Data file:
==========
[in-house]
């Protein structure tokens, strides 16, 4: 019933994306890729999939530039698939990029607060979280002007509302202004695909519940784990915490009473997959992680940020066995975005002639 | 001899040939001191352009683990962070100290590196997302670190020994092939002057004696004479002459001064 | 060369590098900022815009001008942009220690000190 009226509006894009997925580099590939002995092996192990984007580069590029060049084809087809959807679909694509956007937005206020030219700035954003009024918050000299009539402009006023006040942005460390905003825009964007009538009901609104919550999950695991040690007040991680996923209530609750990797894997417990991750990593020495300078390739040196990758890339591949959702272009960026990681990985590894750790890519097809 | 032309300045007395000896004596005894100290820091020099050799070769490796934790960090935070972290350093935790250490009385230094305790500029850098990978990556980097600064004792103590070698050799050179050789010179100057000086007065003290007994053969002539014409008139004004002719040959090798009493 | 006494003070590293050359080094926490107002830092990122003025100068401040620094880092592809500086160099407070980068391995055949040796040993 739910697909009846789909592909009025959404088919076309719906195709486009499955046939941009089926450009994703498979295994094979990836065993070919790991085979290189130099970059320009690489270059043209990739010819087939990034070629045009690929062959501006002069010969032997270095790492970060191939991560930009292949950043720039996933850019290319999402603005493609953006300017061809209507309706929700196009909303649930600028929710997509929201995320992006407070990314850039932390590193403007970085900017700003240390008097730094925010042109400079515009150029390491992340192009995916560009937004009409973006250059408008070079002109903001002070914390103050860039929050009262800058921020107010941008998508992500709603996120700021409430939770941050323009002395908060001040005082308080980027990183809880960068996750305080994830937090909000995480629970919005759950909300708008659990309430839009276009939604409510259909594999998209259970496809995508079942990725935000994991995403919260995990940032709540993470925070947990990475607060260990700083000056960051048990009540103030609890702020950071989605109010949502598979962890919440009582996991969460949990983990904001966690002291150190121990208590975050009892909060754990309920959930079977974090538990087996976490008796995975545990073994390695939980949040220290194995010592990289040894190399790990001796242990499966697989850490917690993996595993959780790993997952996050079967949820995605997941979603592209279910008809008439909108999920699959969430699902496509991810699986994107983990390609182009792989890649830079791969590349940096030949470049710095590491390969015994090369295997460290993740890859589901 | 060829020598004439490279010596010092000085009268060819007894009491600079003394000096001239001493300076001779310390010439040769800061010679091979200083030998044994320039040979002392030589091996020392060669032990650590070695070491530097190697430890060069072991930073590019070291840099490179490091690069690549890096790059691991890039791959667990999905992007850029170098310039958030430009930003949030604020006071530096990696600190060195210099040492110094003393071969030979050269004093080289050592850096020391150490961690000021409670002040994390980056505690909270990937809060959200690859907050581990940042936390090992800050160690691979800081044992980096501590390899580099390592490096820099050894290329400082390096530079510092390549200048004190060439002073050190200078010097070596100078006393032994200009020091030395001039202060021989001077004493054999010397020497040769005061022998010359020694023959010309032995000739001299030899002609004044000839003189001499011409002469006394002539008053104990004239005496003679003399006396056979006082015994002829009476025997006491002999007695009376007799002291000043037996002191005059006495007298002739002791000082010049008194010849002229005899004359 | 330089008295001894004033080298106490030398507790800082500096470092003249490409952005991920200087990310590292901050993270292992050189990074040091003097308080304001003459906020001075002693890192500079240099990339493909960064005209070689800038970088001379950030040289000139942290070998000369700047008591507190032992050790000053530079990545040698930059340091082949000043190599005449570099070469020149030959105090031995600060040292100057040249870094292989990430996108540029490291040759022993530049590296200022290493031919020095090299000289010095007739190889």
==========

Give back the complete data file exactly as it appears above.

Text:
[in-house]
């Protein structure tokens, strides 16, 4: 019933994306890729999939530039698939990029607060979280002007509302202004695909519940784990915490009473997959992680940020066995975005002639 | 001899040939001191352009683990962070100290590196997302670190020994092939002057004696004479002459001064 | 060369590098900022815009001008942009220690000190 009226509006894009997925580099590939002995092996192990984007580069590029060049084809087809959807679909694509956007937005206020030219700035954003009024918050000299009539402009006023006040942005460390905003825009964007009538009901609104919550999950695991040690007040991680996923209530609750990797894997417990991750990593020495300078390739040196990758890339591949959702272009960026990681990985590894750790890519097809 | 032309300045007395000896004596005894100290820091020099050799070769490796934790960090935070972290350093935790250490009385230094305790500029850098990978990556980097600064004792103590070698050799050179050789010179100057000086007065003290007994053969002539014409008139004004002719040959090798009493 | 006494003070590293050359080094926490107002830092990122003025100068401040620094880092592809500086160099407070980068391995055949040796040993 739910697909009846789909592909009025959404088919076309719906195709486009499955046939941009089926450009994703498979295994094979990836065993070919790991085979290189130099970059320009690489270059043209990739010819087939990034070629045009690929062959501006002069010969032997270095790492970060191939991560930009292949950043720039996933850019290319999402603005493609953006300017061809209507309706929700196009909303649930600028929710997509929201995320992006407070990314850039932390590193403007970085900017700003240390008097730094925010042109400079515009150029390491992340192009995916560009937004009409973006250059408008070079002109903001002070914390103050860039929050009262800058921020107010941008998508992500709603996120700021409430939770941050323009002395908060001040005082308080980027990183809880960068996750305080994830937090909000995480629970919005759950909300708008659990309430839009276009939604409510259909594999998209259970496809995508079942990725935000994991995403919260995990940032709540993470925070947990990475607060260990700083000056960051048990009540103030609890702020950071989605109010949502598979962890919440009582996991969460949990983990904001966690002291150190121990208590975050009892909060754990309920959930079977974090538990087996976490008796995975545990073994390695939980949040220290194995010592990289040894190399790990001796242990499966697989850490917690993996595993959780790993997952996050079967949820995605997941979603592209279910008809008439909108999920699959969430699902496509991810699986994107983990390609182009792989890649830079791969590349940096030949470049710095590491390969015994090369295997460290993740890859589901 | 060829020598004439490279010596010092000085009268060819007894009491600079003394000096001239001493300076001779310390010439040769800061010679091979200083030998044994320039040979002392030589091996020392060669032990650590070695070491530097190697430890060069072991930073590019070291840099490179490091690069690549890096790059691991890039791959667990999905992007850029170098310039958030430009930003949030604020006071530096990696600190060195210099040492110094003393071969030979050269004093080289050592850096020391150490961690000021409670002040994390980056505690909270990937809060959200690859907050581990940042936390090992800050160690691979800081044992980096501590390899580099390592490096820099050894290329400082390096530079510092390549200048004190060439002073050190200078010097070596100078006393032994200009020091030395001039202060021989001077004493054999010397020497040769005061022998010359020694023959010309032995000739001299030899002609004044000839003189001499011409002469006394002539008053104990004239005496003679003399006396056979006082015994002829009476025997006491002999007695009376007799002291000043037996002191005059006495007298002739002791000082010049008194010849002229005899004359 | 330089008295001894004033080298106490030398507790800082500096470092003249490409952005991920200087990310590292901050993270292992050189990074040091003097308080304001003459906020001075002693890192500079240099990339493909960064005209070689800038970088001379950030040289000139942290070998000369700047008591507190032992050790000053530079990545040698930059340091082949000043190599005449570099070469020149030959105090031995600060040292100057040249870094292989990430996108540029490291040759022993530049590296200022290493031919020095090299000289010095007739190889």